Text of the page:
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Featured Review: Benson Bear Challenge #4

Recently, we had a busy weekend, with 7 OCRs going on – one of those was held at our favorite outdoor OCR venue, Shale Hill Adventure Farms, and was the last in their Benson Bear race series. Stephen was there, and sent me in a review (and I was lax in getting this out on time!).



Review: Benson Bear #4  (9/7/13)

Stephen Mello

The Benson Bear 4 was the last race in a point-based series located at Shale Hill Adventure Farm in Benson, VT. Owners Rob and Jill Butler promote Shale Hill as a grass roots obstacle course and they have certainly achieved that. The majority of the competitors were locals familiar with the course and each other, which gave the day a fun and friendly atmosphere. Both owners were very hands on and available to all, with Jill working the registration, while obstacle mastermind Rob drove around the course checking in on racers and volunteers on his 4-wheeler. Both were very friendly and stayed and chatted with everyone post-race.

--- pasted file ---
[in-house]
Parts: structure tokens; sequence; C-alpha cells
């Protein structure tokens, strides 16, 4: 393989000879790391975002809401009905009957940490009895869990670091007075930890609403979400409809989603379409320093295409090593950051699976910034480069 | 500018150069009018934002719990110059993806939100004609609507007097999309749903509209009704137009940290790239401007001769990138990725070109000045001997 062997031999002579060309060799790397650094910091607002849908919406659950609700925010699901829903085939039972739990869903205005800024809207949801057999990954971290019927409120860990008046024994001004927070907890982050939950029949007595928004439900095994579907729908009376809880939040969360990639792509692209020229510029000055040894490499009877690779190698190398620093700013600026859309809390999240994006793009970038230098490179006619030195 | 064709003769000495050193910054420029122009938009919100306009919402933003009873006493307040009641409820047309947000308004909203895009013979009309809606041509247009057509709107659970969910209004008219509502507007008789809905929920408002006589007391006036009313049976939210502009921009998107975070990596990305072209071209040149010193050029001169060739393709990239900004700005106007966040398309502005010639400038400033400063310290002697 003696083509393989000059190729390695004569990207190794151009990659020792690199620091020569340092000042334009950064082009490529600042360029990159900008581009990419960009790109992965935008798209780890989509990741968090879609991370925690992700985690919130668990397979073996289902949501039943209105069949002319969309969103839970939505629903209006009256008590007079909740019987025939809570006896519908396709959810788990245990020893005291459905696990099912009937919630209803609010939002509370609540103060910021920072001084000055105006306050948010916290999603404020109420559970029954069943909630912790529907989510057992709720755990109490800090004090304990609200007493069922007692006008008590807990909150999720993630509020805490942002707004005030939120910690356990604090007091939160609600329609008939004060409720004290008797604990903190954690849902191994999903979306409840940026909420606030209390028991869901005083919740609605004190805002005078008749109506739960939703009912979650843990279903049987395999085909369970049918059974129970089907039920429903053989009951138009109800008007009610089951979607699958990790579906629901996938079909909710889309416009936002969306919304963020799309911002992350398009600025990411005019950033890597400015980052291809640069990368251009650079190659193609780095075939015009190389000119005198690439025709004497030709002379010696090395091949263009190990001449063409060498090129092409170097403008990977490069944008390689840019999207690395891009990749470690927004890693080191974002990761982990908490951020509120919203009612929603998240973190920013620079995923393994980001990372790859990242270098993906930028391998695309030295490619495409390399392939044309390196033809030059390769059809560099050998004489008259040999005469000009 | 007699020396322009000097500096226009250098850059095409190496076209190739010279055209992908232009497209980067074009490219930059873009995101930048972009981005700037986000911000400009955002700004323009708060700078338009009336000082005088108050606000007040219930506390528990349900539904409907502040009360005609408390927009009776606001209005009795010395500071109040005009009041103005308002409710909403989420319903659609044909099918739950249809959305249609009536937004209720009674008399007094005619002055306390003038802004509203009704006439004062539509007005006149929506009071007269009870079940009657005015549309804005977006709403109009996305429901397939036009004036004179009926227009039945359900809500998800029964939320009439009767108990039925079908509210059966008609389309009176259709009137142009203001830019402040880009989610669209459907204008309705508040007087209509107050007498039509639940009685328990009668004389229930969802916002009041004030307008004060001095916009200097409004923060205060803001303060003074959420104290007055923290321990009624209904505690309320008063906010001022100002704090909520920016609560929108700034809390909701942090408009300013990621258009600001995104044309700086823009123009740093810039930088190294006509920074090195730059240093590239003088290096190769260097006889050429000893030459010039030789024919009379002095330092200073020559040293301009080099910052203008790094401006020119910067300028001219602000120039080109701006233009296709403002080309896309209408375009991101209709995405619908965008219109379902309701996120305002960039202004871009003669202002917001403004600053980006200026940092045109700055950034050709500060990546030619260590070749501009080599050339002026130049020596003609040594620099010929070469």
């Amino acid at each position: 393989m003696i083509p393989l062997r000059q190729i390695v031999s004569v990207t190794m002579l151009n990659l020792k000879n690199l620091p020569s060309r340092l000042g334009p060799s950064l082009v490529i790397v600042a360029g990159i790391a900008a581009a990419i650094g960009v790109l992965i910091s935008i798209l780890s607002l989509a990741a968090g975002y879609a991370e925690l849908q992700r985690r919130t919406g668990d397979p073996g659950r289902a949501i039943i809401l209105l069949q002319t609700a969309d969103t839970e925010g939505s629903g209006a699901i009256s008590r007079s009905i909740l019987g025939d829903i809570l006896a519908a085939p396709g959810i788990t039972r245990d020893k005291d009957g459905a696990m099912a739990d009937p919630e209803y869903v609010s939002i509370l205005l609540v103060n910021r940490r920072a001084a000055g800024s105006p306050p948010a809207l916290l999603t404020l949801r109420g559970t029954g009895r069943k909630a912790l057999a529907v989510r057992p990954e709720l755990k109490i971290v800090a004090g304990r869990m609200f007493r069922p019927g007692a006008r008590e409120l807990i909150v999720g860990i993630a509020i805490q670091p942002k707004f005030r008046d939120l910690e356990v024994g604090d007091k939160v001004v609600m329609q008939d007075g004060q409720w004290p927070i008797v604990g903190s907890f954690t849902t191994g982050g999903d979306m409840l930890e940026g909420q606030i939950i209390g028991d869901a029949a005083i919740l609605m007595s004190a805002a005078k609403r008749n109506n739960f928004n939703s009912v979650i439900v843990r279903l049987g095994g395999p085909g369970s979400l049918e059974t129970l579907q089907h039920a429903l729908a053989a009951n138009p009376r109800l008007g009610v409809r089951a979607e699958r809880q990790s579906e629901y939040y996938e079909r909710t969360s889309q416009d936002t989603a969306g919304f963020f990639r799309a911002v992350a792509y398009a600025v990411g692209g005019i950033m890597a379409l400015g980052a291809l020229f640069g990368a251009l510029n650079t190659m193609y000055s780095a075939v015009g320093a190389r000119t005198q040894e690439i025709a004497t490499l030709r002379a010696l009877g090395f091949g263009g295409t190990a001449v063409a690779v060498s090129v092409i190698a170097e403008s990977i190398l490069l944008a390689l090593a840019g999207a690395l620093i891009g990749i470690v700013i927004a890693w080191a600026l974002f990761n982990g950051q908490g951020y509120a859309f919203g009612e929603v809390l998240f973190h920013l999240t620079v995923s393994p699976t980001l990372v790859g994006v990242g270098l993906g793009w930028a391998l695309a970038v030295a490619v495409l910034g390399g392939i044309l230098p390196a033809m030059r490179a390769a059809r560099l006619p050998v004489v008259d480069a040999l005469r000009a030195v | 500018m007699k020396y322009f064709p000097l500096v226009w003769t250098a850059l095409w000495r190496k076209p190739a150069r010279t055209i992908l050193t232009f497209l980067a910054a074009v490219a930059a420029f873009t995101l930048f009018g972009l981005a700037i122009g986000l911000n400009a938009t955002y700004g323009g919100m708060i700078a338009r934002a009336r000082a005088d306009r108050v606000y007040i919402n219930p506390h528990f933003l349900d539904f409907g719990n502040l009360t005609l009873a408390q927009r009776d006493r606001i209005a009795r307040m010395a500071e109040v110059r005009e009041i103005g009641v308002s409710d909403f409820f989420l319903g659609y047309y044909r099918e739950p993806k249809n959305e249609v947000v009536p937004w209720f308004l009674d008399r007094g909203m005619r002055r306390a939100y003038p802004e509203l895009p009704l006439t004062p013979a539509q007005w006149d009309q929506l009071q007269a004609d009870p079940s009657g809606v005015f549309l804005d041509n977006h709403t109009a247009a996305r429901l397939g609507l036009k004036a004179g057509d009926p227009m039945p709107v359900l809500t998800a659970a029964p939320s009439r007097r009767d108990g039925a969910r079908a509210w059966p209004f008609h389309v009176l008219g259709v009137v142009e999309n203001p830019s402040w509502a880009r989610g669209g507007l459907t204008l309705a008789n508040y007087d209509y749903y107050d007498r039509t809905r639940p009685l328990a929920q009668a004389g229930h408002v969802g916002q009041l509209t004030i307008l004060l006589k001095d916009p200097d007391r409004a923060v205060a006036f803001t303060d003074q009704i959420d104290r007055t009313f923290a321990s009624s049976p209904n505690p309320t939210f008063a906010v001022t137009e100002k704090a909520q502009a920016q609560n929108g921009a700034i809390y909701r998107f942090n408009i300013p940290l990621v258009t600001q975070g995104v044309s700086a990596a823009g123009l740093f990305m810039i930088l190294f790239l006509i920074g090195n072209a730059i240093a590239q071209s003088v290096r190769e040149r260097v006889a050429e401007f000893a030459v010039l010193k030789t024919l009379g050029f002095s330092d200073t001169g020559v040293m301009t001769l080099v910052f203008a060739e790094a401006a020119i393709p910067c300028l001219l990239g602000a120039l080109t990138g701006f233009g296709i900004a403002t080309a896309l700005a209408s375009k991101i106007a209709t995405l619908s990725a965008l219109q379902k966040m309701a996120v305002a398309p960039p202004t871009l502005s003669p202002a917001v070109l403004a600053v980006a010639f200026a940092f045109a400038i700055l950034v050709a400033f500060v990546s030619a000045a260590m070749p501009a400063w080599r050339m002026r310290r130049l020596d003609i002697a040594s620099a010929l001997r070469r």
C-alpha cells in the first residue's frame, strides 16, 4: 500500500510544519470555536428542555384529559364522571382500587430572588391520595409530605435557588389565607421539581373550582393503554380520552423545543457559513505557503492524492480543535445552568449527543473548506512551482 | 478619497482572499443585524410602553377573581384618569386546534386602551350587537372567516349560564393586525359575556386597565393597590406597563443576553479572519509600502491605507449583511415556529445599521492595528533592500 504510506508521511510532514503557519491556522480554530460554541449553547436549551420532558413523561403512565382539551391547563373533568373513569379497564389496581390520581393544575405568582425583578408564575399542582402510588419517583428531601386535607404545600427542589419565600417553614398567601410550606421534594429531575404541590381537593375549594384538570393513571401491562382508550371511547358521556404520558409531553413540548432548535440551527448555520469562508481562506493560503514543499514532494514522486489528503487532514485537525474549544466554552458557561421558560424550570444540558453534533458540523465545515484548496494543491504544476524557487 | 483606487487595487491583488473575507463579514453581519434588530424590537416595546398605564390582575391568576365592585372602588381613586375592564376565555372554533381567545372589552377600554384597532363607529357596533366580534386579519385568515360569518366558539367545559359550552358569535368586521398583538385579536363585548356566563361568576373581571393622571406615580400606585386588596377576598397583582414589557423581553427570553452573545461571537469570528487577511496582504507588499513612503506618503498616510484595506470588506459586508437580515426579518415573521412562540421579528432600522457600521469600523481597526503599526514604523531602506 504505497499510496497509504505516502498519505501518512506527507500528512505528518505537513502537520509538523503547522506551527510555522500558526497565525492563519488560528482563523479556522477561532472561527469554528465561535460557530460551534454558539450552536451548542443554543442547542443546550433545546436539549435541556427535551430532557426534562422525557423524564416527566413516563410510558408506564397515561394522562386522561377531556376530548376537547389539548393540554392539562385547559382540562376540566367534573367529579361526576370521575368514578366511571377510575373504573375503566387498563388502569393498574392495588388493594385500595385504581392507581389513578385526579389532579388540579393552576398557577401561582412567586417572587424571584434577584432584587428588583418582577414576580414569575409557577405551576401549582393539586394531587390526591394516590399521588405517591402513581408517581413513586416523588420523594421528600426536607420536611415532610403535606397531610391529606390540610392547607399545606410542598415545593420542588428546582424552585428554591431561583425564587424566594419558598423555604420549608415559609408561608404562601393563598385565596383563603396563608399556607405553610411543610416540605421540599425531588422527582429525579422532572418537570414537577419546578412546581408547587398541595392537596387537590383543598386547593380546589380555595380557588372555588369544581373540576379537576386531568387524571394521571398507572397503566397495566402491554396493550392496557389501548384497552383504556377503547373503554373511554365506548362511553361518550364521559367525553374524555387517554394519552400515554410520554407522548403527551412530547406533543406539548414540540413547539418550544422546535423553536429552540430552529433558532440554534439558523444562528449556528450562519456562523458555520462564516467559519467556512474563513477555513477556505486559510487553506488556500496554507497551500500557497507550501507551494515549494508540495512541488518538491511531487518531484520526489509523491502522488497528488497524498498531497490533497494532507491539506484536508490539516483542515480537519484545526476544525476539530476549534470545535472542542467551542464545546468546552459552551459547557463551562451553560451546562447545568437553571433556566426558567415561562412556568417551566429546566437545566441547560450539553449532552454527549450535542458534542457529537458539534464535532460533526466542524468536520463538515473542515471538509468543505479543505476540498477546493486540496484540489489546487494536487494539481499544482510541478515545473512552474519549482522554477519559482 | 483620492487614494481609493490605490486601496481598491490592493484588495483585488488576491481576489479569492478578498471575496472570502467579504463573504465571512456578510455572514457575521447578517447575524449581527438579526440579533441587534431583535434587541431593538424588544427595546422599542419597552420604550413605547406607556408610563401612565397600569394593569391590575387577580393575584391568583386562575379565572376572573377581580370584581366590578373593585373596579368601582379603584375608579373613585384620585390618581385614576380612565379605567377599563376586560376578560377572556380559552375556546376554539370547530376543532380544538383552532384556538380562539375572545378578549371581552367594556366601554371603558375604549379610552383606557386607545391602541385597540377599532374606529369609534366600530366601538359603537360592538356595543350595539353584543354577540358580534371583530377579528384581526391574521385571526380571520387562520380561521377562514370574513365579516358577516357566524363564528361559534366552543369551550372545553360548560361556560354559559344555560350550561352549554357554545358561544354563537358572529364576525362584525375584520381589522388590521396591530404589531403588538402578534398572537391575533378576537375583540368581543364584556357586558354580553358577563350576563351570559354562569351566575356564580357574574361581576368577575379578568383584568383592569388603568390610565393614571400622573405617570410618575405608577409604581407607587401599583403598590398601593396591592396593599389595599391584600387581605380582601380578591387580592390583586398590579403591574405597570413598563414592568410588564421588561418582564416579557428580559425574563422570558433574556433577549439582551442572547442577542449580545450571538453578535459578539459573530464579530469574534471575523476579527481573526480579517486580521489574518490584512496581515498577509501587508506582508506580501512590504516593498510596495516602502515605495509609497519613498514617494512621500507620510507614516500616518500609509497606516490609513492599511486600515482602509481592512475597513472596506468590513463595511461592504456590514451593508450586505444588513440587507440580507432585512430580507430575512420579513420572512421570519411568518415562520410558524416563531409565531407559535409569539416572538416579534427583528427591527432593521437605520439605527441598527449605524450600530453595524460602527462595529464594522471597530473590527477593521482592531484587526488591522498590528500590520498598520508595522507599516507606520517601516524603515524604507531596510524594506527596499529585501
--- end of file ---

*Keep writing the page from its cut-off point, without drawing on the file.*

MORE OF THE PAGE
Venue & Pre-Race

Shale Hill is located about 4 hours northwest of Boston, in the middle of rural Vermont farm country.  Beautiful landscapes and scenery made the long drive pass by rather quickly, and the empty 4am roads certainly helped too! The free parking was more than adequate for the turnout, and was just a short walk to registration. Two port-a-potties were provided, as were three (warm water!) hoses for cleaning off after. Registration took less than a minute, and the packet included a racing bib and a bag of goodies with a t-shirt, dog tag, and car sticker.

About half an hour before the elite heat started, Rob got on the bullhorn and gave a welcome speech that included need-to-knows like penalties, new obstacles, safety guidelines, etc. The DJ then turned up the music and promptly at nine o’clock the elite heat began, with a few more heats following every half an hour.